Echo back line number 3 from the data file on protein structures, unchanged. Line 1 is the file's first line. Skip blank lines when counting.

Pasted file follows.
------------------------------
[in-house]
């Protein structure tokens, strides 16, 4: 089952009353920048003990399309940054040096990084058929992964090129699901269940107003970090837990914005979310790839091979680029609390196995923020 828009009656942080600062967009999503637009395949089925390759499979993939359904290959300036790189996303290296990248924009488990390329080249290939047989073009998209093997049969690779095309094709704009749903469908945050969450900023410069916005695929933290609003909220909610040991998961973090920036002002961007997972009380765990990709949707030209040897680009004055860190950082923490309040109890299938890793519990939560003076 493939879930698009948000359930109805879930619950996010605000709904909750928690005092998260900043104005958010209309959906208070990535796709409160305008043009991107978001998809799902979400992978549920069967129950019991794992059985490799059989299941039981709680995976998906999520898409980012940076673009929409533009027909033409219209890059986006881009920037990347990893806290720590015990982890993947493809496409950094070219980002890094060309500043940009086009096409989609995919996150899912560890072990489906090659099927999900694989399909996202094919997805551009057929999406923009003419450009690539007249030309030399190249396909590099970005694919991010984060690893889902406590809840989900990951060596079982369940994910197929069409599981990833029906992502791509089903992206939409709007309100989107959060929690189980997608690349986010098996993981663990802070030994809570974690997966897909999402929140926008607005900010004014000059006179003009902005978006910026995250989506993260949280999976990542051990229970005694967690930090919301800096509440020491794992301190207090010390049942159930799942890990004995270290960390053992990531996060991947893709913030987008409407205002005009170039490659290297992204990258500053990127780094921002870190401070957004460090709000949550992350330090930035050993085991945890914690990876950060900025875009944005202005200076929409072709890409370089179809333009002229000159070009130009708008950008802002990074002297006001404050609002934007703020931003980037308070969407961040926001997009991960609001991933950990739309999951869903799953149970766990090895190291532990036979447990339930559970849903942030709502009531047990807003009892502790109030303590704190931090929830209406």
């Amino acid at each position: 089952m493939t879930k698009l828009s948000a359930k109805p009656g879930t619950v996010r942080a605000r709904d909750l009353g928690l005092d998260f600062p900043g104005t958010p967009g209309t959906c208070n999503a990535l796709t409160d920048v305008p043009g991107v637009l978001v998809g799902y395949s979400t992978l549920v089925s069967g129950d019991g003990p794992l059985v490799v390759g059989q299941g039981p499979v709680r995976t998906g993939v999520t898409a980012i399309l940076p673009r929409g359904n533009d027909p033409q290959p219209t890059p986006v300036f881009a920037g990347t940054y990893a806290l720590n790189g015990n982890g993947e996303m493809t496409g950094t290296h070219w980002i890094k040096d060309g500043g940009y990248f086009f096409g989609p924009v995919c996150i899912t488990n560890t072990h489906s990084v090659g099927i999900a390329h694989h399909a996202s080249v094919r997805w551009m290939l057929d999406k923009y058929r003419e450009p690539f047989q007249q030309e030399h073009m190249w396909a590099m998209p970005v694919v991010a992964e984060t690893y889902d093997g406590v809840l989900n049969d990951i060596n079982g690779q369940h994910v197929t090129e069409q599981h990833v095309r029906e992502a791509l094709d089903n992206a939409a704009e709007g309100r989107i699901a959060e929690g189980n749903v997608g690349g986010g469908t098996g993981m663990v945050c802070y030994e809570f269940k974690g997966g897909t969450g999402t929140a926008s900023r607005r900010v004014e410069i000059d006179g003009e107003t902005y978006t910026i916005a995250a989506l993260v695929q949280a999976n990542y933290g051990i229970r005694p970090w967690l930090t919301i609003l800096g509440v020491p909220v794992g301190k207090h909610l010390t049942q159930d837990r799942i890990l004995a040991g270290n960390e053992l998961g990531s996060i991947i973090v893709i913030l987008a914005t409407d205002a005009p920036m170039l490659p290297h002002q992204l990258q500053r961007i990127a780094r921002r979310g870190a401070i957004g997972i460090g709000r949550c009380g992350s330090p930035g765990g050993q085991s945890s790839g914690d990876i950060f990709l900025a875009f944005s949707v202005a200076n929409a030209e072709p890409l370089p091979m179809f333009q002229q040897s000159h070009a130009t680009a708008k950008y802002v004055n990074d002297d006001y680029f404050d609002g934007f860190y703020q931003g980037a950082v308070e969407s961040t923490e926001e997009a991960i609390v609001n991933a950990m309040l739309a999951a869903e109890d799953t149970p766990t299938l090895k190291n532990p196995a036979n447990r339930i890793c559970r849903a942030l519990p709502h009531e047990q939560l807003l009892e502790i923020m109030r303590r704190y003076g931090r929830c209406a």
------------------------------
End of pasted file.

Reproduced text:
């Amino acid at each position: 089952m493939t879930k698009l828009s948000a359930k109805p009656g879930t619950v996010r942080a605000r709904d909750l009353g928690l005092d998260f600062p900043g104005t958010p967009g209309t959906c208070n999503a990535l796709t409160d920048v305008p043009g991107v637009l978001v998809g799902y395949s979400t992978l549920v089925s069967g129950d019991g003990p794992l059985v490799v390759g059989q299941g039981p499979v709680r995976t998906g993939v999520t898409a980012i399309l940076p673009r929409g359904n533009d027909p033409q290959p219209t890059p986006v300036f881009a920037g990347t940054y990893a806290l720590n790189g015990n982890g993947e996303m493809t496409g950094t290296h070219w980002i890094k040096d060309g500043g940009y990248f086009f096409g989609p924009v995919c996150i899912t488990n560890t072990h489906s990084v090659g099927i999900a390329h694989h399909a996202s080249v094919r997805w551009m290939l057929d999406k923009y058929r003419e450009p690539f047989q007249q030309e030399h073009m190249w396909a590099m998209p970005v694919v991010a992964e984060t690893y889902d093997g406590v809840l989900n049969d990951i060596n079982g690779q369940h994910v197929t090129e069409q599981h990833v095309r029906e992502a791509l094709d089903n992206a939409a704009e709007g309100r989107i699901a959060e929690g189980n749903v997608g690349g986010g469908t098996g993981m663990v945050c802070y030994e809570f269940k974690g997966g897909t969450g999402t929140a926008s900023r607005r900010v004014e410069i000059d006179g003009e107003t902005y978006t910026i916005a995250a989506l993260v695929q949280a999976n990542y933290g051990i229970r005694p970090w967690l930090t919301i609003l800096g509440v020491p909220v794992g301190k207090h909610l010390t049942q159930d837990r799942i890990l004995a040991g270290n960390e053992l998961g990531s996060i991947i973090v893709i913030l987008a914005t409407d205002a005009p920036m170039l490659p290297h002002q992204l990258q500053r961007i990127a780094r921002r979310g870190a401070i957004g997972i460090g709000r949550c009380g992350s330090p930035g765990g050993q085991s945890s790839g914690d990876i950060f990709l900025a875009f944005s949707v202005a200076n929409a030209e072709p890409l370089p091979m179809f333009q002229q040897s000159h070009a130009t680009a708008k950008y802002v004055n990074d002297d006001y680029f404050d609002g934007f860190y703020q931003g980037a950082v308070e969407s961040t923490e926001e997009a991960i609390v609001n991933a950990m309040l739309a999951a869903e109890d799953t149970p766990t299938l090895k190291n532990p196995a036979n447990r339930i890793c559970r849903a942030l519990p709502h009531e047990q939560l807003l009892e502790i923020m109030r303590r704190y003076g931090r929830c209406a």